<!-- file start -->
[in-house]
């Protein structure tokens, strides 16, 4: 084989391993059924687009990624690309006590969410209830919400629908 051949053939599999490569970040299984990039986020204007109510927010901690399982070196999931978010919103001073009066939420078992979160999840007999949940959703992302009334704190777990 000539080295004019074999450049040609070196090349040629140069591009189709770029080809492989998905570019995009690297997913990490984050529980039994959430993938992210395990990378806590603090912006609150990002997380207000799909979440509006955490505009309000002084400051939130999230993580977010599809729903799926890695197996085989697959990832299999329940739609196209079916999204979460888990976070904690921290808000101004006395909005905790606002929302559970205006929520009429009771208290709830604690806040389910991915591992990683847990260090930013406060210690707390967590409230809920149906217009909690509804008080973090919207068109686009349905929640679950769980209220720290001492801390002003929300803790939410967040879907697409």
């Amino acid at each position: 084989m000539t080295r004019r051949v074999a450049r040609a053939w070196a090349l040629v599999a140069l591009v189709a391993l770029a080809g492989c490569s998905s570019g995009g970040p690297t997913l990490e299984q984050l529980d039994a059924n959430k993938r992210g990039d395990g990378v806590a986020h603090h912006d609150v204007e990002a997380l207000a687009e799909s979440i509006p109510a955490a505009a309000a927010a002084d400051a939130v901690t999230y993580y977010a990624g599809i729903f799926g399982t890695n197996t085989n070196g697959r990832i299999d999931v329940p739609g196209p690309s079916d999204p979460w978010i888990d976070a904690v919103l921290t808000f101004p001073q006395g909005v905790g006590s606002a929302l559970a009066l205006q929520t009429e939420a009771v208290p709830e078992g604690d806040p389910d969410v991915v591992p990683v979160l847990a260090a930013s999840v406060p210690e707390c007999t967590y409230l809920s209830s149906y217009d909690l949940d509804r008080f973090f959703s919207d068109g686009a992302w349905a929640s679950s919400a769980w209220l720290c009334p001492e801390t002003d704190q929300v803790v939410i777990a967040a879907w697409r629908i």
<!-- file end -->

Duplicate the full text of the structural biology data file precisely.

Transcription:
[in-house]
């Protein structure tokens, strides 16, 4: 084989391993059924687009990624690309006590969410209830919400629908 051949053939599999490569970040299984990039986020204007109510927010901690399982070196999931978010919103001073009066939420078992979160999840007999949940959703992302009334704190777990 000539080295004019074999450049040609070196090349040629140069591009189709770029080809492989998905570019995009690297997913990490984050529980039994959430993938992210395990990378806590603090912006609150990002997380207000799909979440509006955490505009309000002084400051939130999230993580977010599809729903799926890695197996085989697959990832299999329940739609196209079916999204979460888990976070904690921290808000101004006395909005905790606002929302559970205006929520009429009771208290709830604690806040389910991915591992990683847990260090930013406060210690707390967590409230809920149906217009909690509804008080973090919207068109686009349905929640679950769980209220720290001492801390002003929300803790939410967040879907697409």
């Amino acid at each position: 084989m000539t080295r004019r051949v074999a450049r040609a053939w070196a090349l040629v599999a140069l591009v189709a391993l770029a080809g492989c490569s998905s570019g995009g970040p690297t997913l990490e299984q984050l529980d039994a059924n959430k993938r992210g990039d395990g990378v806590a986020h603090h912006d609150v204007e990002a997380l207000a687009e799909s979440i509006p109510a955490a505009a309000a927010a002084d400051a939130v901690t999230y993580y977010a990624g599809i729903f799926g399982t890695n197996t085989n070196g697959r990832i299999d999931v329940p739609g196209p690309s079916d999204p979460w978010i888990d976070a904690v919103l921290t808000f101004p001073q006395g909005v905790g006590s606002a929302l559970a009066l205006q929520t009429e939420a009771v208290p709830e078992g604690d806040p389910d969410v991915v591992p990683v979160l847990a260090a930013s999840v406060p210690e707390c007999t967590y409230l809920s209830s149906y217009d909690l949940d509804r008080f973090f959703s919207d068109g686009a992302w349905a929640s679950s919400a769980w209220l720290c009334p001492e801390t002003d704190q929300v803790v939410i777990a967040a879907w697409r629908i």